After sleeping in due to our late-night festivities, we set out in the early afternoon for the hour long drive up to Nimes. We’d have an enjoyable time driving around southern France with Francois, much of it to the constant clamor that emanated from his Tom-Tom GPS device, which seemed to only give instructions to turn left (tournez à gauche).
Dating back to the Roman Empire when 50,000–60,000 people lived here, Nimes is home to several famous monuments such as the Nîmes Arena and the Maison Carrée. Because of this, the city is often referred to as the French Rome.
Nîmes became a Roman colony sometime before 28 BC but it was Augustus who made the city the capital of Narbonne province, and gave it all its glory. Emperor Constantine endowed the city with baths which were fed by the aqueduct that we would view later in the trip when we visited the Pont du Gard. The town was prosperous until the end of the 3rd century AD – during the 4th and 5th centuries, the nearby town of Arles enjoyed more prosperity until finally, the Visigoths captured the city from the Romans in 473 AD.
After parking, we walked to the center of town for our first stop of the day, the Arena of Nimes. Built around AD 70, following the fall of the Roman Empire, it was transformed into a fortress by the Visigoths. In the Middle Ages, it became a fortified village with wells, houses, two churches and even a castle, all of which existed up to 1863 when it was remodeled to serve as a bullring.
We found that throughout our trip, many of the historical/religious attractions we visited provided a handset with a tour narrative in your native language. This was the case with the Arena and it enabled us to spend about ninety minutes visiting the facility. There was a lot to see as we ascended to the upper levels of the complex.
In Roman times, the monument could hold 24,000 spectators spread over 34 rows of terraces divided into four separate areas or maeniana (balcony or gallery for spectators at a public show in ancient Rome). Often, the separations were based on class: Primum, which was reserved for the non-senatorial noble class called the Equites, Secundum; which featured the better, lower seats for the wealthy plebeians; and Summum with the upper seats for the poor plebeians.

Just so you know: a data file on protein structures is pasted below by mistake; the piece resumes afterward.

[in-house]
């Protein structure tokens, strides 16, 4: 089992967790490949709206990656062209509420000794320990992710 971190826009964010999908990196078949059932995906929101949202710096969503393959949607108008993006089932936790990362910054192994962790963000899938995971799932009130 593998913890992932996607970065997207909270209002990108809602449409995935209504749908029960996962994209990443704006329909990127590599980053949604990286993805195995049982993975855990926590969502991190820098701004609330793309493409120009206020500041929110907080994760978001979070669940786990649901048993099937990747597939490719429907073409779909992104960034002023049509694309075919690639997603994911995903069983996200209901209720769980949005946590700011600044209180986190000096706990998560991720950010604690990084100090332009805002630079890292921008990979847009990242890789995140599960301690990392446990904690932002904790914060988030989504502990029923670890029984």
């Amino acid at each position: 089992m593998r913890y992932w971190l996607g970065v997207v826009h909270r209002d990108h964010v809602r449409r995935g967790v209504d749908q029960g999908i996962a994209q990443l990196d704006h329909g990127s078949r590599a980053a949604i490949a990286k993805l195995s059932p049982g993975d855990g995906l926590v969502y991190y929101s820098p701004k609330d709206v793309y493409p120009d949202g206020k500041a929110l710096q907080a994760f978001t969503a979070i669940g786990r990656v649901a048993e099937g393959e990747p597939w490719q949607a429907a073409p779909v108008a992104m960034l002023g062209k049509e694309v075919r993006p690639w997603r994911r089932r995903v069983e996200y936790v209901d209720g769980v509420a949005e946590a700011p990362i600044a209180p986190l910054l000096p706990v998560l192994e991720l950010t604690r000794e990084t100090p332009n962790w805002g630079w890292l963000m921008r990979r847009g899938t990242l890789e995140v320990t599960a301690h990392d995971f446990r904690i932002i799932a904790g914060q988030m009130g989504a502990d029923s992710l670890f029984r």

We made it all the way up to the seats most appropriate for our class, that is poor folks, which put some distance between us and the activities that would have taken place on the floor of the arena; It did afford us a nice view of the surrounding city though. On the way back down, we stopped to view three separate exhibits, one that explored gladiators in depth, their weaponry, style of fighting and the garments and armor they would wear in combat.
Around the corner was a room depicting the Gladiator’s quarters, with actual weapons and costumes, and a dressed and armored gladiator manniquin ready to set off to fight. The last exhibit was the Colors of the Corrida (Spanish Bullfighting), with a display of the costumes of the toreros and matadors, real “suits of light” and full-length portraits of five famous toreros.
Thoroughly informed we left the Arena and backtracked to the car to move it before our parking time expired, then stopped at a Shawarma joint for some food to get us through the rest of the day. Joanna and I split a sizable chicken sandwich and drink for a shade under six euros.
As we walked back into the center of town after eating, we ran across a fountain which featured a sunning crocodile. A bit of research informed us that symbol was brought to the city by its early Romans settlers. Around 31 BC, Roman general Octavius defeated Anthony and Cleopatra to conquer Egypt and become Emperor Caesar Augustus.
As a reward to his legionnaires for their many years of service and this victorious campaign, Augustus granted them lands in the then new Roman colony of Nemausus, which became modern Nimes. Around this time, a coin was struck with a crocodile chained to a palm tree on one side to symbolize the conquest of Egypt. So, it was the idea of the crocodile and palm tree rather than the actual flora and fauna which immigrated to Nemausus and laid the foundations for today’s crocodile on a fountain.
Our last stop of the day was at the Maison Carrée (Square House), a small Roman temple built in 19 BC and dedicated to Gaius Caesar and Lucius Caesar, grandsons and adopted heirs of Augustus who both died young. One of the best-preserved Roman temples anywhere, Inside nothing remains of ancient Nimes, instead it is used to screen a film on the Roman history of the city and the surrounding area.
As it was getting late in the day, we returned to the car and drove back to the condo for an early evening, Joanna and I needing to complete our packing for an early departure for St. Jean Pied de Port and the beginning of our adventure on the Camino de Santiago.
Our first visit to Montpellier in 2014 was a low-key affair; this time around Francois made sure we were properly introduced to this vibrant city, full of food, music, and drink. We’d be back twice more and looked forward to each of those visits. But for now, on to the Camino.
(Editor’s Note: Please remember that we’re doing this out of order, having covered the Camino starting with this post: https://wordpress.com/post/3jmann.com/7387)
Arena of Nimes: http://www.arenes-nimes.com/en/discovering-site/amphitheatre